Divisions within agriculture didn’t help win over GOP support.
The bill was supported by about 300 national, state and local farm groups, including the National Council of Agricultural Employers, National Council of Farmer Cooperatives, National Farmers Union, National Milk Producers Federation, United Fresh Produce Federation and Western Growers Association.
But the largest farm organization, the American Farm Bureau Federation, declined to support it, saying it didn’t do enough to reform the H-2A wage requirements and would make H-2A workers eligible for coverage under the Migrant and Seasonal Worker Protection Act, allowing those employees to sue farms for allegedly unfair treatment. AFBF's California affiliate, the California Farm Bureau Federation, broke from their national organization to support the bill.
In a statement issued after the vote, AFBF President Zippy Duvall said the organization would turn its attention to the Senate. “At a time when the farm worker shortage has reached a crisis in parts of the country, it is deeply disappointing that the House blocked any possibility of improving the legislation designed to address the problem, the Farm Workforce Modernization Act. Several amendments addressed our principal concerns, but were blocked from consideration."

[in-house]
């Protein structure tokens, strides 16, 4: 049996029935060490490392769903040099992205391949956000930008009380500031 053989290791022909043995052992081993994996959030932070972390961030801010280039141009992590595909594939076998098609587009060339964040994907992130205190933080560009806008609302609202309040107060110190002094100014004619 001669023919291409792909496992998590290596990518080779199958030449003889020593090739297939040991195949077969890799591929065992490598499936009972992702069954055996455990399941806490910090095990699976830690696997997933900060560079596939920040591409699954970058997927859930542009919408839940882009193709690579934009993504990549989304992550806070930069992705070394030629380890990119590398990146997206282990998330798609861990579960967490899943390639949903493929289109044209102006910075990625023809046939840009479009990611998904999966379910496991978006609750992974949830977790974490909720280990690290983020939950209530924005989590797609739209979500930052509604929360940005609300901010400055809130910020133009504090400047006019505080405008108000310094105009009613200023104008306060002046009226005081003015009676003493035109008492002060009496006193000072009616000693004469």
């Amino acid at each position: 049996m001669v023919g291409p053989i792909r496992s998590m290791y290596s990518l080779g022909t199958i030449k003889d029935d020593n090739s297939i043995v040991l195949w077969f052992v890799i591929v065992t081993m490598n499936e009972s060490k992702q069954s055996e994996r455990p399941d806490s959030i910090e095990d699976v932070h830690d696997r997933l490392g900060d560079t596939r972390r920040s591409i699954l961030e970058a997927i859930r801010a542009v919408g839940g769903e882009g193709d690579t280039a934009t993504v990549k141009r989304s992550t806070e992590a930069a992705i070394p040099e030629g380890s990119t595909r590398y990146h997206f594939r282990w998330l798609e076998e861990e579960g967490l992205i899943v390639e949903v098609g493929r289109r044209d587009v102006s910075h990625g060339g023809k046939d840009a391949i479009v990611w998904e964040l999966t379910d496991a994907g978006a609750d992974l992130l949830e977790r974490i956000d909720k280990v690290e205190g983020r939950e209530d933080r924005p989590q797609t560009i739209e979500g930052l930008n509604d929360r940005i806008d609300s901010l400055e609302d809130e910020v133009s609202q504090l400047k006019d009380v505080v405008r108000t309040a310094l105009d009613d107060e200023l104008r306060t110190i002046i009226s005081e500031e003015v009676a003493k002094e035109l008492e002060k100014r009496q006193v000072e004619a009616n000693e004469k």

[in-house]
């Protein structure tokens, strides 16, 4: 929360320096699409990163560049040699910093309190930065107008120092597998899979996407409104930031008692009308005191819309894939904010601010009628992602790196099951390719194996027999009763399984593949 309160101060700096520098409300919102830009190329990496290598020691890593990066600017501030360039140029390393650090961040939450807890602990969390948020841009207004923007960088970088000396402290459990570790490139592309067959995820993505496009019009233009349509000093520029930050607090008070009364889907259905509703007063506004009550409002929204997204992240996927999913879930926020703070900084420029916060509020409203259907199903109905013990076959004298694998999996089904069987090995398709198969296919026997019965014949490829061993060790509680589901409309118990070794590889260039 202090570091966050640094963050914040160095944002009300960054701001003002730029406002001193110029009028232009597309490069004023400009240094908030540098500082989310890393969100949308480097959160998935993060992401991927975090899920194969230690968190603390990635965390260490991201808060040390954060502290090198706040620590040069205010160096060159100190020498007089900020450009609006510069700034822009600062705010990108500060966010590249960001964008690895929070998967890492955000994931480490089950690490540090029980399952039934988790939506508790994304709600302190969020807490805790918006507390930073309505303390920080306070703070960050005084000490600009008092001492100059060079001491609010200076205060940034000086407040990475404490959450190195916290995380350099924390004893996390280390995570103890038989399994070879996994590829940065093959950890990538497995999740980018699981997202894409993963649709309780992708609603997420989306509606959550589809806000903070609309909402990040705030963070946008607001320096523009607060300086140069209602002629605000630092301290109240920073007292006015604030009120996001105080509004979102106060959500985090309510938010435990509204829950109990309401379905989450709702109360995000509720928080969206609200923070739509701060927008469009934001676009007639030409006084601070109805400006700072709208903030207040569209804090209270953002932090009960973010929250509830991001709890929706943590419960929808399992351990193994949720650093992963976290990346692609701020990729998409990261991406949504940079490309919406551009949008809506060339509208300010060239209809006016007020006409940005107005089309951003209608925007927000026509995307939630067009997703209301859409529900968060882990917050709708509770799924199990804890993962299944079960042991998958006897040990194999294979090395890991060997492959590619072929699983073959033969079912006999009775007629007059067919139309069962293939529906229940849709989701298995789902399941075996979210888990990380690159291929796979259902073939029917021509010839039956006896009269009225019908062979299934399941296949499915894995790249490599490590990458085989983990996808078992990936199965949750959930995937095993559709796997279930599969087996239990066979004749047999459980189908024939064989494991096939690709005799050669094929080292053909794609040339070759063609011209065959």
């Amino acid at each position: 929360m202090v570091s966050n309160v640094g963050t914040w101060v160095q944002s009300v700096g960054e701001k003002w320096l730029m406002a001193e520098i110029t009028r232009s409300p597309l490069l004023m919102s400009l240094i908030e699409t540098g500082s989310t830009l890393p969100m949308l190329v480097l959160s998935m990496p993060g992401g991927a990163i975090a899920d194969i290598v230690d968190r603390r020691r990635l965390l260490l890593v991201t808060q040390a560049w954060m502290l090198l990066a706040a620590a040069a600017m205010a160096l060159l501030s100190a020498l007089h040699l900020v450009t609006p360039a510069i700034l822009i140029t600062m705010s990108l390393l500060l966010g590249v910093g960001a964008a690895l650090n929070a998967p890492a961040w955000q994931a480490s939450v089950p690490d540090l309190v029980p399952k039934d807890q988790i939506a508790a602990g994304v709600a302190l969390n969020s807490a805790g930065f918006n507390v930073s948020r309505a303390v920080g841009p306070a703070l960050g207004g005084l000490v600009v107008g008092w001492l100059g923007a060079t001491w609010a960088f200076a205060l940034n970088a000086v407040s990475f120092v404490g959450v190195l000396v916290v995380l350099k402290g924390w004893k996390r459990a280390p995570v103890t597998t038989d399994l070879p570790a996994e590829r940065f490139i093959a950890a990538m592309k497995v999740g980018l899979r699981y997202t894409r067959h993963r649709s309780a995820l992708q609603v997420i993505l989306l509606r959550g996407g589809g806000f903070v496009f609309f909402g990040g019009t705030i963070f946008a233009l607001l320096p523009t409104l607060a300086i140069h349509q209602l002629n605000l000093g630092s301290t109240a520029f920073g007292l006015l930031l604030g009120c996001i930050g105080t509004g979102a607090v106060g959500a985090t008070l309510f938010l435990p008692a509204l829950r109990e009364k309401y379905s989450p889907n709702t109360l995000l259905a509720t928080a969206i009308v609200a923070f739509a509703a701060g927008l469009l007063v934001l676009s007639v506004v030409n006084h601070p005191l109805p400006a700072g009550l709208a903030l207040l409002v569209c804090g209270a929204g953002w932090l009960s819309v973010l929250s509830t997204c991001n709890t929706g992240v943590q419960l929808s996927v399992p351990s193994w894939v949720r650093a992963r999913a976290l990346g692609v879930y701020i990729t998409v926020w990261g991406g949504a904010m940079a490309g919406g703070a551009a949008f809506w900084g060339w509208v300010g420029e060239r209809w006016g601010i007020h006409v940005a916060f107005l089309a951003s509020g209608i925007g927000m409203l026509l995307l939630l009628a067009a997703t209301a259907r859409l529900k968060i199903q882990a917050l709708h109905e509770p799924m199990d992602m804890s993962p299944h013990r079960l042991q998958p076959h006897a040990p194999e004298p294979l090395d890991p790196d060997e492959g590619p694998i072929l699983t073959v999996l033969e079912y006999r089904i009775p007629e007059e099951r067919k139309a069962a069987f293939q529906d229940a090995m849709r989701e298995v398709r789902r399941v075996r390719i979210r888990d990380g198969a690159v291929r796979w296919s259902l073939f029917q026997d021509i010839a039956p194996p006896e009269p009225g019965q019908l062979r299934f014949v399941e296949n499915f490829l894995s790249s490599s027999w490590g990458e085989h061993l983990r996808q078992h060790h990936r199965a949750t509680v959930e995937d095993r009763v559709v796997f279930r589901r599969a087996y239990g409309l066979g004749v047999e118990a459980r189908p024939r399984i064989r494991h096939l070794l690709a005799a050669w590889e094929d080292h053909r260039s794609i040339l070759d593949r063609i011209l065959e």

The bill would impose a one-year freeze in 2020 for H-2A wage rates and then limit annual fluctuations. Starting in 2021 and continuing through 2029, H-2A wage rates generally couldn’t fall by more than 1.5% or increase by more than 3.25% annually. Wage rates would rise by an additional percentage point if the rate is less than 10% above the federal or state minimum wage.
The program's “adverse effect wage rates,” or AEWR, set a floor for what farms typically have to pay the workers based on prevailing regional wages for farm labor.
The bill also includes provisions, borrowed from a Trump administration proposal, to provide differing wage rates for various occupations. Some workers such as machine operators would see higher wages, while field workers could see decreases.
Former House Agriculture Chairman Frank Lucas, R-Okla., said earlier this week that he had been leaning in support of the bill but that constituents were complaining about fixing agriculture labor issues without addressing other sectors. “If you can't put the whole package together it's hard sometimes to move even an important piece,” he said.
Dairy producers, who would be the biggest beneficiary of the year-round visas, welcomed the bill.
“Agricultural labor reform is long overdue. With today’s action it is now imperative that the Senate act to fully address the needs of dairy farmers and all of agriculture, helping farmers do what they do best: feed our nation, and the world," said Jim Mulhern, president and CEO of the National Milk Producers Federation.